Living by God's design

Study 4: A loving community

Pop groups sing about it, soap operas spend years working it out, Rom Com’s pack the cinema seats and it’s the vital spark at the heart of chick lit. Like it or not, there’s no escaping our society’s obsession with love.
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The trouble with obsessions is that it is all too easy to lose sight of the real deal when you’re bombarded with visions of the ideal. Aspiring to the kind of relationships enjoyed by the rich, the famous or the wealthy will only result in disaster when reality bites.  The less-than-happy times are airbrushed from the media but they remain only too painful for those experiencing them at first hand.

The net result is that our responses are torn between a culturally created and unattainable “god” on the one hand and a trivialised and superficial approach to relationships on the other.

Liberation comes when we take a biblical view of love putting “love” in it’s fullest sense and greatest expression, back where it belongs as a gift of God.

God bestows His blessings without discrimination. The followers of Jesus are children of God, and they should manifest the family likeness by doing good to all, even to those who deserve the opposite. (F F Bruce)

Fellowship is a place of grace, where mistakes aren't rubbed in but rubbed out. Fellowship happens when mercy wins over justice. (Rick Warren, The Purpose Driven Life: What on Earth Am I Here for?)

Let no debt remain outstanding, except the continuing debt to love one another, for whoever loves others has fulfilled the law (Romans 12:8)

Pause for thought

  1. Think of some recent films, songs or books which focus on “love.” What message did they portray?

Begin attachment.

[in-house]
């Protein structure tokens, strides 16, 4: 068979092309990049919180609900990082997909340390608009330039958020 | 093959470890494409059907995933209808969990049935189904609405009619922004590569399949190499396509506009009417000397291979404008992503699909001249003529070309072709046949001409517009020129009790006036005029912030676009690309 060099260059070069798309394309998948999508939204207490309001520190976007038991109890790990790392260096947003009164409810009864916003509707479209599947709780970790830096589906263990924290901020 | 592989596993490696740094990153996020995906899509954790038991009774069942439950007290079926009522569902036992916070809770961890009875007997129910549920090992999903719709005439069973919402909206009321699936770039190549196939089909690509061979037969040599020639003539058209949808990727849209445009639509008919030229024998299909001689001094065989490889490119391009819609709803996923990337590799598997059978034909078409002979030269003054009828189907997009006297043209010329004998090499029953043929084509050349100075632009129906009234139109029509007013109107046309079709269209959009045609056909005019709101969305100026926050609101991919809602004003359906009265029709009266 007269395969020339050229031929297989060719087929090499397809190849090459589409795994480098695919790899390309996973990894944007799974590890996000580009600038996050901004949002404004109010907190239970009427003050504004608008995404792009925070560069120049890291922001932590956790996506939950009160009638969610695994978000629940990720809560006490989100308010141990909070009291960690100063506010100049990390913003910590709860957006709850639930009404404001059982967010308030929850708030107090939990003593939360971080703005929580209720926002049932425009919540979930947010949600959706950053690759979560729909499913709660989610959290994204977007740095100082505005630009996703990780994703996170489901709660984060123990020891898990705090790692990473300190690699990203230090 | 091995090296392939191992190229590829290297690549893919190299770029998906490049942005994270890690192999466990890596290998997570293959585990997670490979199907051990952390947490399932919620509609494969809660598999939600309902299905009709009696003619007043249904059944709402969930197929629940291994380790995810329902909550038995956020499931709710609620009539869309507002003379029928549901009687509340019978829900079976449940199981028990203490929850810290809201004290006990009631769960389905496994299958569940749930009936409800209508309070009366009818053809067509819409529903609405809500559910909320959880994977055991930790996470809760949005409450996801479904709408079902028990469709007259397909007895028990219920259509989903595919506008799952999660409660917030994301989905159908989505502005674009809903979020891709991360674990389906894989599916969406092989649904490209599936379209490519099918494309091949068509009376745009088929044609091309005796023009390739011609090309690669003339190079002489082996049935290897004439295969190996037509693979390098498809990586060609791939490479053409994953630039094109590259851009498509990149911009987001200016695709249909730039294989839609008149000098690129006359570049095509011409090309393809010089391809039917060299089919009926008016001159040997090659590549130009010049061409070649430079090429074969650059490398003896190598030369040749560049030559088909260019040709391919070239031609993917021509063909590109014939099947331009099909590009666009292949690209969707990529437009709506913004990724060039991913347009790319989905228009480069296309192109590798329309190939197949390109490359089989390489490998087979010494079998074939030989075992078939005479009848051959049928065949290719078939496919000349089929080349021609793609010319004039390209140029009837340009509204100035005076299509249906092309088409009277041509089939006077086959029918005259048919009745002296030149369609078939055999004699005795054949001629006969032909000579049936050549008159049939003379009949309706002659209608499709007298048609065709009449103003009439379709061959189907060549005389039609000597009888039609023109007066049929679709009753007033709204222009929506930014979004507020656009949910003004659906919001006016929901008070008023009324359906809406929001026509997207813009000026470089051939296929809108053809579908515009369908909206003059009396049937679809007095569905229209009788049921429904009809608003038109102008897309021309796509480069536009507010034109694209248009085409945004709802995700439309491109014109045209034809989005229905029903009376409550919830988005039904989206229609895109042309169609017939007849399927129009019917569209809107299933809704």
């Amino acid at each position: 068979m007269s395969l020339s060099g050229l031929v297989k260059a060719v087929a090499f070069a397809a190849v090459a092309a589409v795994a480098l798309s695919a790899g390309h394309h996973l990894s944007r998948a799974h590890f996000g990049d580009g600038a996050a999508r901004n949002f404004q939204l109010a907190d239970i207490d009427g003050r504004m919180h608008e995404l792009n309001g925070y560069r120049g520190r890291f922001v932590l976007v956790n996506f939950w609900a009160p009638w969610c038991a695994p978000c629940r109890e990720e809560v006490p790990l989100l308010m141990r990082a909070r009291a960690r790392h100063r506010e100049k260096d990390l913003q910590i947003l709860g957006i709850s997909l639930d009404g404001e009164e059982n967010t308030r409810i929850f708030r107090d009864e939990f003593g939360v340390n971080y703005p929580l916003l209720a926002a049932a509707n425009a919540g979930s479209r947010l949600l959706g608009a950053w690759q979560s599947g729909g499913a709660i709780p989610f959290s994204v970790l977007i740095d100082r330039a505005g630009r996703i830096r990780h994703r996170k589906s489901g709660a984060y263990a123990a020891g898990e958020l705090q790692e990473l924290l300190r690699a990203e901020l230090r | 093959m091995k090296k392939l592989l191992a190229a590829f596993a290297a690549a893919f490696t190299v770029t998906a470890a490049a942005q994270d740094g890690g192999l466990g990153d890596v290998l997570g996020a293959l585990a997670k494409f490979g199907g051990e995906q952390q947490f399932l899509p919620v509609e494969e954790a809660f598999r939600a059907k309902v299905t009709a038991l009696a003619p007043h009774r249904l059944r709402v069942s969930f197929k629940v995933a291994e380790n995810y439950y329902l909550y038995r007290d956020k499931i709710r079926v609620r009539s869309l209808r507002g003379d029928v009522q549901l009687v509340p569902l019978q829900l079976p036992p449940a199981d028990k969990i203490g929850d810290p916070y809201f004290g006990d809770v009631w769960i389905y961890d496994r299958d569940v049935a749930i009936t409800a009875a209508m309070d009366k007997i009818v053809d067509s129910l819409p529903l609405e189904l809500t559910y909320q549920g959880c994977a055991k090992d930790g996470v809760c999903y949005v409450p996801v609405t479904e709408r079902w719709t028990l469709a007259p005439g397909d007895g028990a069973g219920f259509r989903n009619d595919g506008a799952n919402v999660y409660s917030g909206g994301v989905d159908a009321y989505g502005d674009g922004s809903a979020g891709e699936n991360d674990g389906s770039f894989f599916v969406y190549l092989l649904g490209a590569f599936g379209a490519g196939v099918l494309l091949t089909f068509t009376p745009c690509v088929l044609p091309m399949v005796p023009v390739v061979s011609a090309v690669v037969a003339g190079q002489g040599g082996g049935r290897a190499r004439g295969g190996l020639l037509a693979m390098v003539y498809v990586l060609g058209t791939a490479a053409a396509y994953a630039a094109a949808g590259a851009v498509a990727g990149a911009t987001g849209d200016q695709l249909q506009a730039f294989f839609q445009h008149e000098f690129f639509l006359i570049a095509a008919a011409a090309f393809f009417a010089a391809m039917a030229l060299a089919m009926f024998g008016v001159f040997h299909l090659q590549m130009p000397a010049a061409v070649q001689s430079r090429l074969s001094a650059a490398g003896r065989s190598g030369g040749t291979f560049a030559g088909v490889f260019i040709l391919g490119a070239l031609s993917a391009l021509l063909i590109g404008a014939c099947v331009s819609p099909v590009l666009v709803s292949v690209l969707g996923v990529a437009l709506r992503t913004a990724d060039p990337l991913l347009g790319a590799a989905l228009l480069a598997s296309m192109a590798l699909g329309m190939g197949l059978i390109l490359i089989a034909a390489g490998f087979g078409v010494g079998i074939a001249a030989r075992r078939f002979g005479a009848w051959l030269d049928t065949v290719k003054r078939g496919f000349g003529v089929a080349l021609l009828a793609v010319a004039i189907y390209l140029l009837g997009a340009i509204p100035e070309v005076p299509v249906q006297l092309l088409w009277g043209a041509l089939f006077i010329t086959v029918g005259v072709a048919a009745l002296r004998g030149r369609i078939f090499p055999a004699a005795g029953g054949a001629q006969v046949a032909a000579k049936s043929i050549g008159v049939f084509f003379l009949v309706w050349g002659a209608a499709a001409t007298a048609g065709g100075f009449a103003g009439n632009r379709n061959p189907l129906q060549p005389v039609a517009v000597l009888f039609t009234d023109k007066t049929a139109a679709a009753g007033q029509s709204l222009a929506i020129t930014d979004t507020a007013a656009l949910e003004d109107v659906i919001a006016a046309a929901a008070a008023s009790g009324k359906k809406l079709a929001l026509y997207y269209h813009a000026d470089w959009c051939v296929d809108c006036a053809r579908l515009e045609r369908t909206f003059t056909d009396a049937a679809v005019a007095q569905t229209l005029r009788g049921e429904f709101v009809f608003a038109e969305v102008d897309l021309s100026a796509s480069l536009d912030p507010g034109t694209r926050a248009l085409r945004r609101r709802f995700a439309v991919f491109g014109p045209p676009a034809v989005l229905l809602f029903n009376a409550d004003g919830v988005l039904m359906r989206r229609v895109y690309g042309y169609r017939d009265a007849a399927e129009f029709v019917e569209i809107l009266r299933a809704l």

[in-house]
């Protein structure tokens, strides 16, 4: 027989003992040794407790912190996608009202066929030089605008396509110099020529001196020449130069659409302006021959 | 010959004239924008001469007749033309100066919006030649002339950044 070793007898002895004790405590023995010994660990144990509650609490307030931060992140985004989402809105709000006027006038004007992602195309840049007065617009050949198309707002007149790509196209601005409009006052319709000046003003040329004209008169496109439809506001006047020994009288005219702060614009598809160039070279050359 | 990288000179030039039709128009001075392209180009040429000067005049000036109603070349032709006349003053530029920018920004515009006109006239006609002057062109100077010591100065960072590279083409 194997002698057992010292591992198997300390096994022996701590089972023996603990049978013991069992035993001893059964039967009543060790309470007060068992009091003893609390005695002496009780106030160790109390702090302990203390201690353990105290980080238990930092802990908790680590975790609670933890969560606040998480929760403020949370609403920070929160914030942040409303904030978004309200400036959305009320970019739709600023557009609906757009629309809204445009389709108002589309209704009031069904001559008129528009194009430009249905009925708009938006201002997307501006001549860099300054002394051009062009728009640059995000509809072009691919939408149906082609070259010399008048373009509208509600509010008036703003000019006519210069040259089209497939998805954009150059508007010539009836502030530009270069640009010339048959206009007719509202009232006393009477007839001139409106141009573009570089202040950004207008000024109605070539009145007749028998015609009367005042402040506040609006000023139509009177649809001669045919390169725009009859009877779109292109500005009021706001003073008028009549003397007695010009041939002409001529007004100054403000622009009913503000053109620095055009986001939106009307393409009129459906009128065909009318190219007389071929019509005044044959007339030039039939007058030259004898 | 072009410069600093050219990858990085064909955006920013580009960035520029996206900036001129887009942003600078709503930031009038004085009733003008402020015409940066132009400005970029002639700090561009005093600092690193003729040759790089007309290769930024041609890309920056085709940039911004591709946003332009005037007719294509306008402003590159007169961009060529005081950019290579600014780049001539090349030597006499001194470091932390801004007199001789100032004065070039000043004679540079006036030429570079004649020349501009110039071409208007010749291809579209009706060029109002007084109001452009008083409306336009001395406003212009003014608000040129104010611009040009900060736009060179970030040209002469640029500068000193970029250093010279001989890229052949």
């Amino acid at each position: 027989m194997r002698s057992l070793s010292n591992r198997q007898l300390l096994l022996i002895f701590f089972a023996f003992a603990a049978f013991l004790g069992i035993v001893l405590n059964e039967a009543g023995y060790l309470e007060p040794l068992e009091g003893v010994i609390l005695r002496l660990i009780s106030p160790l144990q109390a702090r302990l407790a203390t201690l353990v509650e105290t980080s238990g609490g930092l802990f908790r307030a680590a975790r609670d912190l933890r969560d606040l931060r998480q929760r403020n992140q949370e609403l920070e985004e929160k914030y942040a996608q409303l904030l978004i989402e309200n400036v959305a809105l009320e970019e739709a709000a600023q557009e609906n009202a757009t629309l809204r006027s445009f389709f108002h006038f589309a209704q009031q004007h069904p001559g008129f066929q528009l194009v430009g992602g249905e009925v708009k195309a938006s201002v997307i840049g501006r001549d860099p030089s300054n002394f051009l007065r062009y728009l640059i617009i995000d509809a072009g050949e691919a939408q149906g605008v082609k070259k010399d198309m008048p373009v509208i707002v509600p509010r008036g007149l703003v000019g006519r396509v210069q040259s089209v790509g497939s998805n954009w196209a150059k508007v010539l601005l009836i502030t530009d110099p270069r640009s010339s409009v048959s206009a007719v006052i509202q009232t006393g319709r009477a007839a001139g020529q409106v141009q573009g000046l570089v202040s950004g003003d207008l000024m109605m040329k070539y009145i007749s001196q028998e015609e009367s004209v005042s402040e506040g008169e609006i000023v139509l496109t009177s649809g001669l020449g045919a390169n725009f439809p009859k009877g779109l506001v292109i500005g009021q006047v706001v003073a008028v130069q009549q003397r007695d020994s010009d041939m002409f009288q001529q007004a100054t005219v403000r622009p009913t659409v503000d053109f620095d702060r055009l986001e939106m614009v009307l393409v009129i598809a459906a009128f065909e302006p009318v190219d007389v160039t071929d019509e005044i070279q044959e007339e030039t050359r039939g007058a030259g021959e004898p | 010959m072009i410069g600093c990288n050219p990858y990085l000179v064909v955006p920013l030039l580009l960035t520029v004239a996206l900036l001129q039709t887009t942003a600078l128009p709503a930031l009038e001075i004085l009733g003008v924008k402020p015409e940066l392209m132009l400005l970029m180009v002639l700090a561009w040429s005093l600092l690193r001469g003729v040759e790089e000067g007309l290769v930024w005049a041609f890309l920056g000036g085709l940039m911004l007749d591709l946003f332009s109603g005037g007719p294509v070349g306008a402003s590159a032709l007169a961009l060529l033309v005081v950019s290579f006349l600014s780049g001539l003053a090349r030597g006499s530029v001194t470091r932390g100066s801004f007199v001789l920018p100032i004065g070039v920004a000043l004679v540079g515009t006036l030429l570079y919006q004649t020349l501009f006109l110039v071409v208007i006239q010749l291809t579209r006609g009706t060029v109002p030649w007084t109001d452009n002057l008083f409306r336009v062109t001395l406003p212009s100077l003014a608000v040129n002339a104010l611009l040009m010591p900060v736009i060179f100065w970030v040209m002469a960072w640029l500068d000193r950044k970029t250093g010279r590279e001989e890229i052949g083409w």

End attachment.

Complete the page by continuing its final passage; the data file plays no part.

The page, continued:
2. How do we work out who we will love?
  3. What elements of a biblical definition of “love” can you see in the 3 quotes printed above? How do these differ from those listed in your answer to question 1?

Chapters 13 – 17 of John’s gospel are the longest and most detailed account in the bible of Jesus’ last night with his disciples in the upper room. This account of Jesus’ last teaching session has a strong emphasis on the practical aspects of love, both human and divine. [There are 31 references to “love” in these 5 chapters but only 6 mentions in the previous 12].

At the heart of Christ’s sacrifice is love. This love is not self love but the direct opposite: He demonstrated His love for us in that while we were still sinners he died for us (Romans 5:8). Confronted by this powerful love, which all believers acknowledge personally, the bible reminds us that our own life and attitude should be modelled on that of Jesus (Philippians 2 verses 5 to 13).

Love and Humility (John 13: 1 - 17)

  1. Please read John 13 verses 1 to 17. What does verse 1 tell us about Jesus’ love for others?
  2. How is this reflected in Jesus’ actions towards his friends?
  3. What actions and attitudes in GHBC show our love for each other? [And what do not!]
  4. How can we become more like Jesus in this part of our lives?
  5. How would you explain God’s love to someone who felt that they were so bad that God couldn’t possibly love or even care about them?
  6. What do vv. 12 – 17 teach us about humility and practical love?

Jesus taught (John 13: 34 – 35) that the command to love God – "love the LORD your God with all your heart and with all your soul and with all your strength” (Deuteronomy 6:4 – 6) - is united with the challenge in Leviticus 19:18 to “ …love your neighbour as yourself."  This love is very different from the love we normally experience and speak about. Christian love is not simply an emotion but is a relationship of self-giving which results from following Christ’s example. The source of Christian love is God (Romans 5:8), with faith making it possible for us to love in the same way (Romans 5:5).

Love in Action (John 13 & 14)

  1. Please read John 13: 34 – 35. What or who defines the way we should love one another?
  2. Why is it so important for the church to take such a stand on love? (vv. 3)
  3. Please read John 14: 15 – 24. What does Jesus promise for those who “trust and obey”? (verse 15 onwards)
  4. How does this give us confidence for our mission and ministry?
  5. How should this move us in reaching out to friends, neighbours, family and workmates who are, as yet, uncommitted to Christ Jesus?

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